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No. 98: Mar-Apr 1995

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The earth has recently been swallowed by a cloud of inter-stellar gas

Using cosmic-ray data and stellar spectra gathered by seven satellites, P.C. Frisch, at the University of Chicago, has constructed a cosmic scenario that reminds us of F. Hoyle's science fiction tale, The Black Cloud. According to Frisch, until just a few thousand years ago, the solar system was cruising through interstellar space that was almost devoid of matter. Then, perhaps within historical times, 2,000-8,000 years ago, the solar system plunged into an interstellar gas cloud. This cloud is believed to be the remnant of the bubble of matter shot into space perhaps 250,000 years ago by a supernova in the Scorpius-Centaurus region.

This tenuous cloud of gas feeds matter into the solar system, some of which interacts with the solar wind and, therefore, affects the geomagnetic field, too. Climate changes may have been caused by entry into this cloud, and very likely the flux of cosmic rays impinging on the earth would have been modulated.

(Frisch, Priscella C.; "Morphology and Ionization of the Interstellar Cloud Surrounding the Solar System," Science, 265:1423, 1994. Also: Peterson, I.; "Finding a Place for the Sun in a Cloud," Science News, 146:148, 1994.)

Comment. Note that the 2,000-8,000-year span brackets many key developments in human civilization. Also, see under ARCHEOLOGY in this issue. For a potentially serious effect this cloud may have on carbon dating. Getting back to Hoyle's "black cloud," we recall that his molecular cloud was sentient and intelligent, being a form of gaseous-phase life. Did our real gas cloud, now seemingly mute, communicate with ancient humans? "Clouds of the Gods." Sounds like a good book title!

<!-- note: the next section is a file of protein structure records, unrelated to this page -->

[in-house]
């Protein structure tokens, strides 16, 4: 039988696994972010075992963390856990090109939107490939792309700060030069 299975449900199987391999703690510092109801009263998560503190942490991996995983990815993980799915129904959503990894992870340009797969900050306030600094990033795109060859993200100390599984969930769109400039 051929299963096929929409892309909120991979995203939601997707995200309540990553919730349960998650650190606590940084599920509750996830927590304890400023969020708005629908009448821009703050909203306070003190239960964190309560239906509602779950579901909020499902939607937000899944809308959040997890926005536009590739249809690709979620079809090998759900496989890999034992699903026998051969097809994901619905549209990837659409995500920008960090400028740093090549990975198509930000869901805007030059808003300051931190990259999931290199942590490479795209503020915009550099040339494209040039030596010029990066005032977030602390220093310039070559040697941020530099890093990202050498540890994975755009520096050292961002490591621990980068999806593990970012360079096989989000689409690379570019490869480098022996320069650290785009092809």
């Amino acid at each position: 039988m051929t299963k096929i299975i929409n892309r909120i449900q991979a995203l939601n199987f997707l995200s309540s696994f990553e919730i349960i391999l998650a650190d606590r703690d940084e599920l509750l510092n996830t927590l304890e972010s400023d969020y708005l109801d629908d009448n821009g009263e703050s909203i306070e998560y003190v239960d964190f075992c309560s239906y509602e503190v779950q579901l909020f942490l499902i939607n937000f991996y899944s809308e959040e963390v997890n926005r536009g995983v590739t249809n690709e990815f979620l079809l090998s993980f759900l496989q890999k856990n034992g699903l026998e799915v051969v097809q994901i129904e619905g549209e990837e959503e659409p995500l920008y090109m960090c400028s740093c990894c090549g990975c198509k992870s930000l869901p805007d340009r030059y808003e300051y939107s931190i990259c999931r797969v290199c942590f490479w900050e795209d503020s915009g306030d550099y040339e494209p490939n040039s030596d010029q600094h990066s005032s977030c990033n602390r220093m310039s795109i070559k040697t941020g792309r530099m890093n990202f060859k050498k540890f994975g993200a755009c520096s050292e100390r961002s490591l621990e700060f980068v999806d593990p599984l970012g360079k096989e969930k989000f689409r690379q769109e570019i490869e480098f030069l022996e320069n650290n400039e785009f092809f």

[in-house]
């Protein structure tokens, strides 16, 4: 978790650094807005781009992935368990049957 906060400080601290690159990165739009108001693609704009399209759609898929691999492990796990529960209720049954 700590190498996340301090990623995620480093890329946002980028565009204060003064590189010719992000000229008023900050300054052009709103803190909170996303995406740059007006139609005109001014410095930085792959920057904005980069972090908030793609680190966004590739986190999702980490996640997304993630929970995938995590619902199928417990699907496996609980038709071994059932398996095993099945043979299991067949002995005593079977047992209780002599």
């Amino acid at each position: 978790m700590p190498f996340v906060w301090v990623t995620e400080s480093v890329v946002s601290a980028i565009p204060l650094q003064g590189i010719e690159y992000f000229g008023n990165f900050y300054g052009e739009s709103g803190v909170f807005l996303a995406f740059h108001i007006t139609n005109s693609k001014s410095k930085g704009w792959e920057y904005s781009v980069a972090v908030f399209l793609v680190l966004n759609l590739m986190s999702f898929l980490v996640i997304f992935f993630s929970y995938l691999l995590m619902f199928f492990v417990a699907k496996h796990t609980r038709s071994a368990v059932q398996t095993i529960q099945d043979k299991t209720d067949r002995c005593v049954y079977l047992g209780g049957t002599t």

From Science Frontiers #98, MAR-APR 1995. 1995-2000 William R. Corliss

Science Frontiers Sourcebook Project Reviewed in:

Quotes

  • "A sourcebook of unexplained phenomena is therefore a valuable addition to a collection of scientific literature. William R. Corliss has provided this in the past with his source books of scientific anomalies in several subjects, and now he has provided it for astronomy. He has done an excellent job of collecting and editing a large amount of material, taken in part from scientific journals and in part from scientific reporting in the popular or semi-scientific press." -- "The Mysterious Universe: A Handbook of Astronomical Anomalies", reviwed by Thomas Gold, Cornell University, in Icarus, vol.41, 1980

  • "An interesting, systematic presentation of unusual weather [..] This book is recommended for a general audience" --"Corliss, William R., Tornados, Dark Days, Anomalous Precipitation, and Related Weather Phenomena, Sourcebook Project, 1983.", revieweed in Choice, September 1983
  • "..the science is necessarily somewhat speculative, but Corliss's symthesis is based on reputable sources." -- "Corliss, William R. (Compiler). Lightning, Auroras, Nocturnal Lights, and Related Luminous Phenomena" reviwed by Joseph M. Moran, Univ. of Wisconsin in Science Books and Films, Sep/Oct 1983

  • "Before opening the book, I set certain standards that a volume which treads into dangerous grounds grounds like this must meet. The author scrupulously met, or even exceeded those standards. Each phenomenon is exhaustively documented, with references to scientific journals [..] and extensive quotations" -- "Book Review: The moon and planets: a catalog of astronomical anomalies", The Sourcebook Project, 1985., Corliss, W. R., Journal of the Royal Astronomical Society of Canada, Vol. 81, no. 1 (1987), p. 24., 02/1987